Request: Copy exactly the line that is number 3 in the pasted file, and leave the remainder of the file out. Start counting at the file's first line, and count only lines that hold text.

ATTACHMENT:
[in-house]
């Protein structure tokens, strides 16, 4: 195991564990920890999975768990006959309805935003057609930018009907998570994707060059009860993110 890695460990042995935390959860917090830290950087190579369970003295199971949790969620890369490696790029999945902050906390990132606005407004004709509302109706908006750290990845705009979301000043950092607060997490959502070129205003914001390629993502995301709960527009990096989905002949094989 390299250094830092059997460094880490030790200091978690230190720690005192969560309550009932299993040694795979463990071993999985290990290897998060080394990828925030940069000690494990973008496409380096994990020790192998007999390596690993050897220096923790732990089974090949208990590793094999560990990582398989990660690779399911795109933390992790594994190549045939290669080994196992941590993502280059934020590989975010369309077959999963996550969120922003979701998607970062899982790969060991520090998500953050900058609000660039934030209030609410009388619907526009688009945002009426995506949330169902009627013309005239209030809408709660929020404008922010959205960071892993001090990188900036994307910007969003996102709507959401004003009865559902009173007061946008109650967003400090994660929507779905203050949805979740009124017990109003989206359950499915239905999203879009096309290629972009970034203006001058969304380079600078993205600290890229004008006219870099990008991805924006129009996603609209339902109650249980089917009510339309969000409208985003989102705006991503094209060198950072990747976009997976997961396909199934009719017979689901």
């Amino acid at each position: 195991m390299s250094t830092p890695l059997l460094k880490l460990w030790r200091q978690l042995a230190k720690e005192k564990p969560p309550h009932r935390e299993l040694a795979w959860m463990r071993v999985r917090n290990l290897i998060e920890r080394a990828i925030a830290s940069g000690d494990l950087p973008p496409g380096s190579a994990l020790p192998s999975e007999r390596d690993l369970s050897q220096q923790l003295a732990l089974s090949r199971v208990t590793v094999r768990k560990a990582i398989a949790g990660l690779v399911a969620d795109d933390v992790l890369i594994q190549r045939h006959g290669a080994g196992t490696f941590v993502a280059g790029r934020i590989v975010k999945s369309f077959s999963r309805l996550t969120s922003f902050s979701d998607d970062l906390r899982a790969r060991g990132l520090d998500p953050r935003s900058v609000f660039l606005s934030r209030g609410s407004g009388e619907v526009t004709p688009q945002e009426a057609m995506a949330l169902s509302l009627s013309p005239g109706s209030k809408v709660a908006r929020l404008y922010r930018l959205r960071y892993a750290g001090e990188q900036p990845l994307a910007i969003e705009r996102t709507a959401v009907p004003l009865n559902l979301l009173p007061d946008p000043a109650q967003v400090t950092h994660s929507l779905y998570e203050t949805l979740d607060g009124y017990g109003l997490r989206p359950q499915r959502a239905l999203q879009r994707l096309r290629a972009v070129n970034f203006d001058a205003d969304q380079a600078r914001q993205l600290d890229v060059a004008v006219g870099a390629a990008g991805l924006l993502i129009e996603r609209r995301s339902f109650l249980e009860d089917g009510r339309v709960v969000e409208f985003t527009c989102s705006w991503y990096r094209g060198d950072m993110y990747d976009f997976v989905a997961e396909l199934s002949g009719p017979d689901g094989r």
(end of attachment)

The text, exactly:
């Amino acid at each position: 195991m390299s250094t830092p890695l059997l460094k880490l460990w030790r200091q978690l042995a230190k720690e005192k564990p969560p309550h009932r935390e299993l040694a795979w959860m463990r071993v999985r917090n290990l290897i998060e920890r080394a990828i925030a830290s940069g000690d494990l950087p973008p496409g380096s190579a994990l020790p192998s999975e007999r390596d690993l369970s050897q220096q923790l003295a732990l089974s090949r199971v208990t590793v094999r768990k560990a990582i398989a949790g990660l690779v399911a969620d795109d933390v992790l890369i594994q190549r045939h006959g290669a080994g196992t490696f941590v993502a280059g790029r934020i590989v975010k999945s369309f077959s999963r309805l996550t969120s922003f902050s979701d998607d970062l906390r899982a790969r060991g990132l520090d998500p953050r935003s900058v609000f660039l606005s934030r209030g609410s407004g009388e619907v526009t004709p688009q945002e009426a057609m995506a949330l169902s509302l009627s013309p005239g109706s209030k809408v709660a908006r929020l404008y922010r930018l959205r960071y892993a750290g001090e990188q900036p990845l994307a910007i969003e705009r996102t709507a959401v009907p004003l009865n559902l979301l009173p007061d946008p000043a109650q967003v400090t950092h994660s929507l779905y998570e203050t949805l979740d607060g009124y017990g109003l997490r989206p359950q499915r959502a239905l999203q879009r994707l096309r290629a972009v070129n970034f203006d001058a205003d969304q380079a600078r914001q993205l600290d890229v060059a004008v006219g870099a390629a990008g991805l924006l993502i129009e996603r609209r995301s339902f109650l249980e009860d089917g009510r339309v709960v969000e409208f985003t527009c989102s705006w991503y990096r094209g060198d950072m993110y990747d976009f997976v989905a997961e396909l199934s002949g009719p017979d689901g094989r």